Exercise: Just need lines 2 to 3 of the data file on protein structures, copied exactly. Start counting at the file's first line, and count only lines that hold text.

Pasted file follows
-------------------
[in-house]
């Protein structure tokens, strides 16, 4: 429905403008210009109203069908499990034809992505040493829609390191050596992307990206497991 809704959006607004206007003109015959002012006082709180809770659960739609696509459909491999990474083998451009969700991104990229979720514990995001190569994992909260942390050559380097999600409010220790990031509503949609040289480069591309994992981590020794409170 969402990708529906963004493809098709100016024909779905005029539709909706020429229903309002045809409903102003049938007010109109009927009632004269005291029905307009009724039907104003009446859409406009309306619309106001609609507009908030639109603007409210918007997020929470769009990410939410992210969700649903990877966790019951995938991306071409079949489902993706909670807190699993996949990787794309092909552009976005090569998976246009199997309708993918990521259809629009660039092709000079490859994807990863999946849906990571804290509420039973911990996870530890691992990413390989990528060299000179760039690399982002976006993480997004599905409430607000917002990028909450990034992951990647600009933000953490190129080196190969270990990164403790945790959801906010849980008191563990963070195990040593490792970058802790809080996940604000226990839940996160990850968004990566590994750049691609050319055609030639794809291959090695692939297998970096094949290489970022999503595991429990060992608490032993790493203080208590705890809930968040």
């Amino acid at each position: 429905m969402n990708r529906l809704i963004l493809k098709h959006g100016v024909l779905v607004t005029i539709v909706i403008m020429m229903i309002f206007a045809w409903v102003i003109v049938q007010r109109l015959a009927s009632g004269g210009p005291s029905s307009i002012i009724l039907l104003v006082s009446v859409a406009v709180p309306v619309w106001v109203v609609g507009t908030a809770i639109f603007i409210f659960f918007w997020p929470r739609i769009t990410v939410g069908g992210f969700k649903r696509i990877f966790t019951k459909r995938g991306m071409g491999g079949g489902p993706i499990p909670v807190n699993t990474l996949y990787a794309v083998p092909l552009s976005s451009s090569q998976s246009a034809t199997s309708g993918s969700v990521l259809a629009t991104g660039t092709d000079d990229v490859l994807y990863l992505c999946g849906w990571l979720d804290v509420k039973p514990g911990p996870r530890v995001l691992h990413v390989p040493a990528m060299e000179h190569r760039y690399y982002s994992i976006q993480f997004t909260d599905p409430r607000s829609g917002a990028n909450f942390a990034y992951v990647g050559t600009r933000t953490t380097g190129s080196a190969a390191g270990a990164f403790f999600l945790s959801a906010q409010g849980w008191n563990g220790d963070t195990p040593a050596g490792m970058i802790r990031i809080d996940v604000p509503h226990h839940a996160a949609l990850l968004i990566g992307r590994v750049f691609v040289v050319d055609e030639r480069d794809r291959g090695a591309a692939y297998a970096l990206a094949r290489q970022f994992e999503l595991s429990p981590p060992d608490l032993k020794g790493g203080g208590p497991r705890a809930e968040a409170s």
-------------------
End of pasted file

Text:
């Protein structure tokens, strides 16, 4: 429905403008210009109203069908499990034809992505040493829609390191050596992307990206497991 809704959006607004206007003109015959002012006082709180809770659960739609696509459909491999990474083998451009969700991104990229979720514990995001190569994992909260942390050559380097999600409010220790990031509503949609040289480069591309994992981590020794409170 969402990708529906963004493809098709100016024909779905005029539709909706020429229903309002045809409903102003049938007010109109009927009632004269005291029905307009009724039907104003009446859409406009309306619309106001609609507009908030639109603007409210918007997020929470769009990410939410992210969700649903990877966790019951995938991306071409079949489902993706909670807190699993996949990787794309092909552009976005090569998976246009199997309708993918990521259809629009660039092709000079490859994807990863999946849906990571804290509420039973911990996870530890691992990413390989990528060299000179760039690399982002976006993480997004599905409430607000917002990028909450990034992951990647600009933000953490190129080196190969270990990164403790945790959801906010849980008191563990963070195990040593490792970058802790809080996940604000226990839940996160990850968004990566590994750049691609050319055609030639794809291959090695692939297998970096094949290489970022999503595991429990060992608490032993790493203080208590705890809930968040």
């Amino acid at each position: 429905m969402n990708r529906l809704i963004l493809k098709h959006g100016v024909l779905v607004t005029i539709v909706i403008m020429m229903i309002f206007a045809w409903v102003i003109v049938q007010r109109l015959a009927s009632g004269g210009p005291s029905s307009i002012i009724l039907l104003v006082s009446v859409a406009v709180p309306v619309w106001v109203v609609g507009t908030a809770i639109f603007i409210f659960f918007w997020p929470r739609i769009t990410v939410g069908g992210f969700k649903r696509i990877f966790t019951k459909r995938g991306m071409g491999g079949g489902p993706i499990p909670v807190n699993t990474l996949y990787a794309v083998p092909l552009s976005s451009s090569q998976s246009a034809t199997s309708g993918s969700v990521l259809a629009t991104g660039t092709d000079d990229v490859l994807y990863l992505c999946g849906w990571l979720d804290v509420k039973p514990g911990p996870r530890v995001l691992h990413v390989p040493a990528m060299e000179h190569r760039y690399y982002s994992i976006q993480f997004t909260d599905p409430r607000s829609g917002a990028n909450f942390a990034y992951v990647g050559t600009r933000t953490t380097g190129s080196a190969a390191g270990a990164f403790f999600l945790s959801a906010q409010g849980w008191n563990g220790d963070t195990p040593a050596g490792m970058i802790r990031i809080d996940v604000p509503h226990h839940a996160a949609l990850l968004i990566g992307r590994v750049f691609v040289v050319d055609e030639r480069d794809r291959g090695a591309a692939y297998a970096l990206a094949r290489q970022f994992e999503l595991s429990p981590p060992d608490l032993k020794g790493g203080g208590p497991r705890a809930e968040a409170s």